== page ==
By Allan Pole, CESLM Board President
King Solomon shares a great insight for relationships in Proverbs 9:8-9:
“So don’t bother rebuking mockers; they will only hate you. But the wise, when rebuked, will love you all the more.
Teach the wise, and they will be wiser. Teach the righteous, and they will learn more.”
You’ve heard of selective hearing. Let’s talk about selective speaking. When Solomon refers to a mocker in Proverbs 9:8, he uses a strong word that could refer to someone who scorns advice. However, the principle of social sensitivity gleaned from this word, could also refer to someone who just wants you to listen and understand rather than “fix” them.
The following video clip, “It’s Not About the Nail” provides a great example of (mis)communication.
We males, particularly, tend to rush to solve problems, rather than taking the time to understand the problems of others. I am learning to ask my wife Brenda, “Do you want to know what I think, or do you just want me to listen?” In the early years of our marriage Brenda would come home from work and vent her frustration over something her boss or coworkers said or did. I would think to myself and blurt out, “How dare they! You need to go back there tomorrow morning and give them a piece of your mind!” You can imagine the frustration Brenda felt and how quickly she would have been unemployed if she had followed my advice.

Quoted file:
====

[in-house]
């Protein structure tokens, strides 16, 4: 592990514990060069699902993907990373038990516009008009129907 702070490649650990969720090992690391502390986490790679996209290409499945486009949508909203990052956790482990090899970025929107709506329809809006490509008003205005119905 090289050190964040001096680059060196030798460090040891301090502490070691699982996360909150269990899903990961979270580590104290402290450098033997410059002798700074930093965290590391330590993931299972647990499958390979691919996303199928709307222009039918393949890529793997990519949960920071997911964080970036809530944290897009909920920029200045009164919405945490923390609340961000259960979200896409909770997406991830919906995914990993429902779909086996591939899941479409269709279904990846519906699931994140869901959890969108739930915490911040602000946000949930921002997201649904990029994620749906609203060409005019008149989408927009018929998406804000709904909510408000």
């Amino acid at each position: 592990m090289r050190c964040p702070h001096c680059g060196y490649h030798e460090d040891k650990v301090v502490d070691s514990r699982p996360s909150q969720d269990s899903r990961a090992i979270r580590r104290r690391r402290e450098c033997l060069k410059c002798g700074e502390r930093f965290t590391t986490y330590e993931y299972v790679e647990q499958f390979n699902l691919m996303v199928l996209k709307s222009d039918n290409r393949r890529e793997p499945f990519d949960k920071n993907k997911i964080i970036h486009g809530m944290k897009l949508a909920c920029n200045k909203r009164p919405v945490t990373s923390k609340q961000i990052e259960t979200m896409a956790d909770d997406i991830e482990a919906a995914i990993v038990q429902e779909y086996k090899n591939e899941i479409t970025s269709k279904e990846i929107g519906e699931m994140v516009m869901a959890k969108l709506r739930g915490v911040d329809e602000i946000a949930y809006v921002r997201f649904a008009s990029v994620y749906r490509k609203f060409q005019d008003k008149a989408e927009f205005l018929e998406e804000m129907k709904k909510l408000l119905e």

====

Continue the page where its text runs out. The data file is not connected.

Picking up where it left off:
I am grateful to one of my teachers, Bob Logan, who introduced me to the concept of just-in-case training vs. just-in-time training. Just-in-case training emphasizes the transfer of large volumes of information from teacher to student, with less concentration on application; while just-in-time training seeks to capitalize on teachable moments when the learner sees the immediate application of the information the teacher is imparting.
Stop and think about how much the Son of God could have shared with His disciples! Jesus came from heaven to earth and He wanted His followers to know what He knew. For the disciples to try to take it all in, would have been like trying to drink from a fire hydrant. Immanuel—God with us—showed incredible self-control by providing input in manageable doses.
Jesus was preparing His disciples for the time when He would no longer be with them physically. He knew His departure was coming soon and that the Holy Spirit would come to lead, counsel, and empower His followers.
It takes great faith to believe the Lord will teach and correct people when the time is right—and when they are ready. It requires me to step off the throne and let Him take charge. It means I must set aside my pride and my agenda to let God’s work and will be accomplished in others—in His time, not mine.
It takes great humility and patience to wait for people to ask for my input—when inside it is just bursting to get out. It demands self-control and sensitivity to know when I have said enough, and when my listeners have heard all they can absorb.
The Lord was continually watching and listening for people’s openness to spiritual truths. He would not always speak plainly but would sometimes veil His points using parables—then wait and see who would press Him for more clarity. What a brilliant way to sort through those who were open to hear, and those who were not!
The next time you are about to express your opinion stop and ask yourself, “Am I saying this for my benefit or for the other person’s benefit? Does this person really want to know what I think?”